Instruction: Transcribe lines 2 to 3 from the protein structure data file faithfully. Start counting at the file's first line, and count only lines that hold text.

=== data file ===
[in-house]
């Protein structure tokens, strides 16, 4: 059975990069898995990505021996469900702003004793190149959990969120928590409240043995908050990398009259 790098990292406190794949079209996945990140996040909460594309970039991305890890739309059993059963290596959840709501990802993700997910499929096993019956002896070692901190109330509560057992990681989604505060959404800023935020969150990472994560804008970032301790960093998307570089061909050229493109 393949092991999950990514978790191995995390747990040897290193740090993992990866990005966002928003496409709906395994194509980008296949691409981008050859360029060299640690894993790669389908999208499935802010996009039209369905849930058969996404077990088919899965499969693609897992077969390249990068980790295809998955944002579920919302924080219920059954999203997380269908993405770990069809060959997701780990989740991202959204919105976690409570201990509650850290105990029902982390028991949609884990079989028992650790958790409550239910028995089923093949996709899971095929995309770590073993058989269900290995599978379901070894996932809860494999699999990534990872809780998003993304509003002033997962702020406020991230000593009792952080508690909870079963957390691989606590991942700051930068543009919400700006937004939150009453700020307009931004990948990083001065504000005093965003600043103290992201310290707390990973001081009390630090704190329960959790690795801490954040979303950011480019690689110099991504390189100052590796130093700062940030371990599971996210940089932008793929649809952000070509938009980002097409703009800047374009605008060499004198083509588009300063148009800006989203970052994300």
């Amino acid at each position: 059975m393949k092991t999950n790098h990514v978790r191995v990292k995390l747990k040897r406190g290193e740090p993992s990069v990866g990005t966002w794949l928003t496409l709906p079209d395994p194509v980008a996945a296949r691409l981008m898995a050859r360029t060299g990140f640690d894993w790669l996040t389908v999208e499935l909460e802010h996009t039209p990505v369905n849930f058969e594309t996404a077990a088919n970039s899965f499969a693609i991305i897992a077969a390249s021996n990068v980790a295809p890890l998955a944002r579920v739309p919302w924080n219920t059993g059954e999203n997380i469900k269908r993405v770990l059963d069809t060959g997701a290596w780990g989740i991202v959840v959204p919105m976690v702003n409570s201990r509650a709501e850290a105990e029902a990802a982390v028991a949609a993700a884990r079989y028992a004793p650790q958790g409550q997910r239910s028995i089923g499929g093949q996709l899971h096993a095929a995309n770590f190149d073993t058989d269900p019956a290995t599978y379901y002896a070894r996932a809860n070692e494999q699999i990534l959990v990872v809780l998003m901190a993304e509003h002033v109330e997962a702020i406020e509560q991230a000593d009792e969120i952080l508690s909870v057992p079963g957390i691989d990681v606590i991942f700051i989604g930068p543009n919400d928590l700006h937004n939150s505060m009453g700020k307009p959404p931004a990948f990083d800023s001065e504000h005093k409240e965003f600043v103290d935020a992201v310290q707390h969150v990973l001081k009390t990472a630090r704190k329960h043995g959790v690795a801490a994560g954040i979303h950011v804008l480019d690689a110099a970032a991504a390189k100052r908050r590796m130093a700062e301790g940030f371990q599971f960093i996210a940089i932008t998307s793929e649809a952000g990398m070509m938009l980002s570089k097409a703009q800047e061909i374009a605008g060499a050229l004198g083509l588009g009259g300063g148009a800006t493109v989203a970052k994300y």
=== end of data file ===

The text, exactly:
């Protein structure tokens, strides 16, 4: 059975990069898995990505021996469900702003004793190149959990969120928590409240043995908050990398009259 790098990292406190794949079209996945990140996040909460594309970039991305890890739309059993059963290596959840709501990802993700997910499929096993019956002896070692901190109330509560057992990681989604505060959404800023935020969150990472994560804008970032301790960093998307570089061909050229493109 393949092991999950990514978790191995995390747990040897290193740090993992990866990005966002928003496409709906395994194509980008296949691409981008050859360029060299640690894993790669389908999208499935802010996009039209369905849930058969996404077990088919899965499969693609897992077969390249990068980790295809998955944002579920919302924080219920059954999203997380269908993405770990069809060959997701780990989740991202959204919105976690409570201990509650850290105990029902982390028991949609884990079989028992650790958790409550239910028995089923093949996709899971095929995309770590073993058989269900290995599978379901070894996932809860494999699999990534990872809780998003993304509003002033997962702020406020991230000593009792952080508690909870079963957390691989606590991942700051930068543009919400700006937004939150009453700020307009931004990948990083001065504000005093965003600043103290992201310290707390990973001081009390630090704190329960959790690795801490954040979303950011480019690689110099991504390189100052590796130093700062940030371990599971996210940089932008793929649809952000070509938009980002097409703009800047374009605008060499004198083509588009300063148009800006989203970052994300």
């Amino acid at each position: 059975m393949k092991t999950n790098h990514v978790r191995v990292k995390l747990k040897r406190g290193e740090p993992s990069v990866g990005t966002w794949l928003t496409l709906p079209d395994p194509v980008a996945a296949r691409l981008m898995a050859r360029t060299g990140f640690d894993w790669l996040t389908v999208e499935l909460e802010h996009t039209p990505v369905n849930f058969e594309t996404a077990a088919n970039s899965f499969a693609i991305i897992a077969a390249s021996n990068v980790a295809p890890l998955a944002r579920v739309p919302w924080n219920t059993g059954e999203n997380i469900k269908r993405v770990l059963d069809t060959g997701a290596w780990g989740i991202v959840v959204p919105m976690v702003n409570s201990r509650a709501e850290a105990e029902a990802a982390v028991a949609a993700a884990r079989y028992a004793p650790q958790g409550q997910r239910s028995i089923g499929g093949q996709l899971h096993a095929a995309n770590f190149d073993t058989d269900p019956a290995t599978y379901y002896a070894r996932a809860n070692e494999q699999i990534l959990v990872v809780l998003m901190a993304e509003h002033v109330e997962a702020i406020e509560q991230a000593d009792e969120i952080l508690s909870v057992p079963g957390i691989d990681v606590i991942f700051i989604g930068p543009n919400d928590l700006h937004n939150s505060m009453g700020k307009p959404p931004a990948f990083d800023s001065e504000h005093k409240e965003f600043v103290d935020a992201v310290q707390h969150v990973l001081k009390t990472a630090r704190k329960h043995g959790v690795a801490a994560g954040i979303h950011v804008l480019d690689a110099a970032a991504a390189k100052r908050r590796m130093a700062e301790g940030f371990q599971f960093i996210a940089i932008t998307s793929e649809a952000g990398m070509m938009l980002s570089k097409a703009q800047e061909i374009a605008g060499a050229l004198g083509l588009g009259g300063g148009a800006t493109v989203a970052k994300y």